While perusing NetGalley’s huge catalog of ebook Advanced Reader Copies available for request, the cover of Musical Hearts caught my eye — then I read the tags.
“LGBTQIA, Romance,” they read.
The basic summary is this: A witch kidnaps a baby, unaware that sweet little Melissa would grow into a 16-year-old hellion. The witch calls an ex-girlfriend who once broke her heart, and when the two try to help tame the 16-year-old girl, their old relationship sparks again. As the two witches work to throw together a sweet sixteen ball full of human men, human girl Daphne doesn’t believe in following the men-only rule. She slips into Melissa’s ball disguised as a man, but Melissa pauses when she sees Daphne.
The story is only 10,000 words, which I wish I had known going in — it’s strange to settle in for what you think will be hours of reading only to find that it’s only been a half hour and somehow the book is already over. However, those who purchase this short story online will likely see the word count before doing so, which would make that issue irrelevant.
Musical Hearts drew me in immediately. The narrator of the story, Harriet, is delightfully witchy.
“She watched and listened from her green Kia, formerly a cucumber, as the little family got ready for another Monday.”
The writing dragged me into the world of a witch who sees no real reason not to steal someone’s infant child. She wanted the baby, so why shouldn’t she have it? “I don’t understand why anyone should ever try to make me feel guilty,” Harriet says at one point.
Brewka-Clark also has the wonderful habit of introducing plot points via the character, rather than via extraneous explanatory writing:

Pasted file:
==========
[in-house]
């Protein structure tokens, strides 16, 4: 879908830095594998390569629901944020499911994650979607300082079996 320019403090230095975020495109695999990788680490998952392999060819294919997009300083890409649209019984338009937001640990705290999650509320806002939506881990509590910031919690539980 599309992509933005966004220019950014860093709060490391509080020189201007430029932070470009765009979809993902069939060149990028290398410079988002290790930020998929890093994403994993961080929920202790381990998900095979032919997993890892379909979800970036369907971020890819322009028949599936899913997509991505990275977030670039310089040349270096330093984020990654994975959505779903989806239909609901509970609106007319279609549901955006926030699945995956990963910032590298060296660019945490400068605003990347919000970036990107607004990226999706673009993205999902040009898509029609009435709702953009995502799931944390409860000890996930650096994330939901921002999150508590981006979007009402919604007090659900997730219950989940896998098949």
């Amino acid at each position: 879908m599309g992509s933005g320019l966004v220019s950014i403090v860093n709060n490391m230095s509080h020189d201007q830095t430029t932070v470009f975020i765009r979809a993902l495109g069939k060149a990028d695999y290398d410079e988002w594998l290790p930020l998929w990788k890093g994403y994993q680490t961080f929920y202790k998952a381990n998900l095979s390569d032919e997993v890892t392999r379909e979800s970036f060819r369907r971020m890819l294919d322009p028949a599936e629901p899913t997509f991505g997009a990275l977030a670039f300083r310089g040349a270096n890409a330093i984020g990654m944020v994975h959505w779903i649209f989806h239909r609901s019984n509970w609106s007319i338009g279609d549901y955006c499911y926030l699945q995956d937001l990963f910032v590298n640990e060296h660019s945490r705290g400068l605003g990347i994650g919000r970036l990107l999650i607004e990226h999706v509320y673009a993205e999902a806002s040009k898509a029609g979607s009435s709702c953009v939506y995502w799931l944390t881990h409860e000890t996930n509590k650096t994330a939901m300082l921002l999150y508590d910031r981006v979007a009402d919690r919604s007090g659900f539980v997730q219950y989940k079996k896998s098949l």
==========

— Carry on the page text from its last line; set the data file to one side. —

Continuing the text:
“The nerve of her, implying that (Harriet) was old. Why, she was the youngest witch in the coven by several hundred years.”
It’s when Harriet’s story flashed forward to Melissa’s 16th year that the story took a small downward dip. The bewitching feel of the first part of the story is broken a bit when Melissa starts throwing a teenager tantrum, and Harriet begins throwing verbal and even physical abuse toward her. However, the writing holds strong until Barbara, Harriet’s once-lover, arrives.
Once Barbara and her strange off-key jokes about human sex arrive in the story, all traces of that bewitching story are gone. The witches become funny caricatures: they hate all men, they think sex is disgusting, they literally melt men into puddles at their feet.
Possibly the most confusing part, storyline-wise, is the point where Harriet introduces two giant spider bodyguards and Brewka-Clark makes is clear that Melissa hates spiders. Later, however, Melissa is found in a compromising position with the aforementioned giant spiders, and insists that Harriet not kill them because, “They’re my friends!”
Even so, Brewka-Clark has managed to breathe life into an old Rapunzel-inspired tale of a witch who stole a baby. I still enjoyed the story — 3/5.